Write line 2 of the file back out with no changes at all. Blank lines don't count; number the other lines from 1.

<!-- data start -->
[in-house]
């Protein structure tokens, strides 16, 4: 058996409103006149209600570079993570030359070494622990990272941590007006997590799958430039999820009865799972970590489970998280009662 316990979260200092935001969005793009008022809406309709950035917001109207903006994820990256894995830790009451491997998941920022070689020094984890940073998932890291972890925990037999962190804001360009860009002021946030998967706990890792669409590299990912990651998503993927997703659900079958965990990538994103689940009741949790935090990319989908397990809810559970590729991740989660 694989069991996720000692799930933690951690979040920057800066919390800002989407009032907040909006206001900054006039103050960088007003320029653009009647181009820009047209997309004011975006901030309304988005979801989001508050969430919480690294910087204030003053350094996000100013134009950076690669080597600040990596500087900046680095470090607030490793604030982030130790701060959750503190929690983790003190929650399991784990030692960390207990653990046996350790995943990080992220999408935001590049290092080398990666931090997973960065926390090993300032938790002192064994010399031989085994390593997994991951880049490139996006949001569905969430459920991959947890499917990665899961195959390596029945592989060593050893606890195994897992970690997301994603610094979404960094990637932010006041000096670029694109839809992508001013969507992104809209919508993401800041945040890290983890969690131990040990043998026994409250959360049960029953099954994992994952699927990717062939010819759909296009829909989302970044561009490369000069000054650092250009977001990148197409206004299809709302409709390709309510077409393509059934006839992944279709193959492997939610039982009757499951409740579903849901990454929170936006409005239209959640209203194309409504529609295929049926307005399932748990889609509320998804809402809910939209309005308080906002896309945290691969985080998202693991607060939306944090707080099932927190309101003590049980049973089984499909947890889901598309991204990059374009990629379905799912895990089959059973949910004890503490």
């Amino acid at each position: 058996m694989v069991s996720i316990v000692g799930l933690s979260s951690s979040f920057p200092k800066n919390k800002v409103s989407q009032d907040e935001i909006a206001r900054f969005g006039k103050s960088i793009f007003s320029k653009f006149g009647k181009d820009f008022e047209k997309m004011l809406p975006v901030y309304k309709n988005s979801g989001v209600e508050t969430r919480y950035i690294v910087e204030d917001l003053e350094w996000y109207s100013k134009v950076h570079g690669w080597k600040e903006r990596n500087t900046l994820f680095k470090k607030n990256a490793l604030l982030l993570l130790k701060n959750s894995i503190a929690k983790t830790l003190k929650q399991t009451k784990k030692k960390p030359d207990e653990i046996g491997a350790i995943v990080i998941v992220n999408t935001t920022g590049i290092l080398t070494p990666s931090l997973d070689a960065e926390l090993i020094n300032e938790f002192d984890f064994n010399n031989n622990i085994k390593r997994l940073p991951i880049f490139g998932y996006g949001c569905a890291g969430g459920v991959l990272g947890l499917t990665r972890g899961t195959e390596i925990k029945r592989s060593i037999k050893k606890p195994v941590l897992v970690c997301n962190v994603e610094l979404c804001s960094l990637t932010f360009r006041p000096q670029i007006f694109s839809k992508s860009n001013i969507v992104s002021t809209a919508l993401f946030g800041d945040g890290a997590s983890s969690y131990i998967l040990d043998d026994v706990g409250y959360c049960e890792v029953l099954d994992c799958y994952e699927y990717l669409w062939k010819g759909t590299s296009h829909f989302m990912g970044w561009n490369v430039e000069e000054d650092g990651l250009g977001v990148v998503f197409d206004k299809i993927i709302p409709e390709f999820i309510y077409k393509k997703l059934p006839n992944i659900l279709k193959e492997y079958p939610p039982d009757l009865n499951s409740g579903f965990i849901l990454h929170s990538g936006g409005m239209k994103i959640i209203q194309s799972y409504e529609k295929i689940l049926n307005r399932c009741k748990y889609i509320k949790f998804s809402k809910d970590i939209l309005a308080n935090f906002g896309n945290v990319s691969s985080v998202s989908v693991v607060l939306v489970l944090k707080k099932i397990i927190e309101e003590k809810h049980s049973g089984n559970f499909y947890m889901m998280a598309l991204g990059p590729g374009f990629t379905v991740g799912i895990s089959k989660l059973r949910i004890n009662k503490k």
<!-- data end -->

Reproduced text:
């Protein structure tokens, strides 16, 4: 058996409103006149209600570079993570030359070494622990990272941590007006997590799958430039999820009865799972970590489970998280009662 316990979260200092935001969005793009008022809406309709950035917001109207903006994820990256894995830790009451491997998941920022070689020094984890940073998932890291972890925990037999962190804001360009860009002021946030998967706990890792669409590299990912990651998503993927997703659900079958965990990538994103689940009741949790935090990319989908397990809810559970590729991740989660 694989069991996720000692799930933690951690979040920057800066919390800002989407009032907040909006206001900054006039103050960088007003320029653009009647181009820009047209997309004011975006901030309304988005979801989001508050969430919480690294910087204030003053350094996000100013134009950076690669080597600040990596500087900046680095470090607030490793604030982030130790701060959750503190929690983790003190929650399991784990030692960390207990653990046996350790995943990080992220999408935001590049290092080398990666931090997973960065926390090993300032938790002192064994010399031989085994390593997994991951880049490139996006949001569905969430459920991959947890499917990665899961195959390596029945592989060593050893606890195994897992970690997301994603610094979404960094990637932010006041000096670029694109839809992508001013969507992104809209919508993401800041945040890290983890969690131990040990043998026994409250959360049960029953099954994992994952699927990717062939010819759909296009829909989302970044561009490369000069000054650092250009977001990148197409206004299809709302409709390709309510077409393509059934006839992944279709193959492997939610039982009757499951409740579903849901990454929170936006409005239209959640209203194309409504529609295929049926307005399932748990889609509320998804809402809910939209309005308080906002896309945290691969985080998202693991607060939306944090707080099932927190309101003590049980049973089984499909947890889901598309991204990059374009990629379905799912895990089959059973949910004890503490």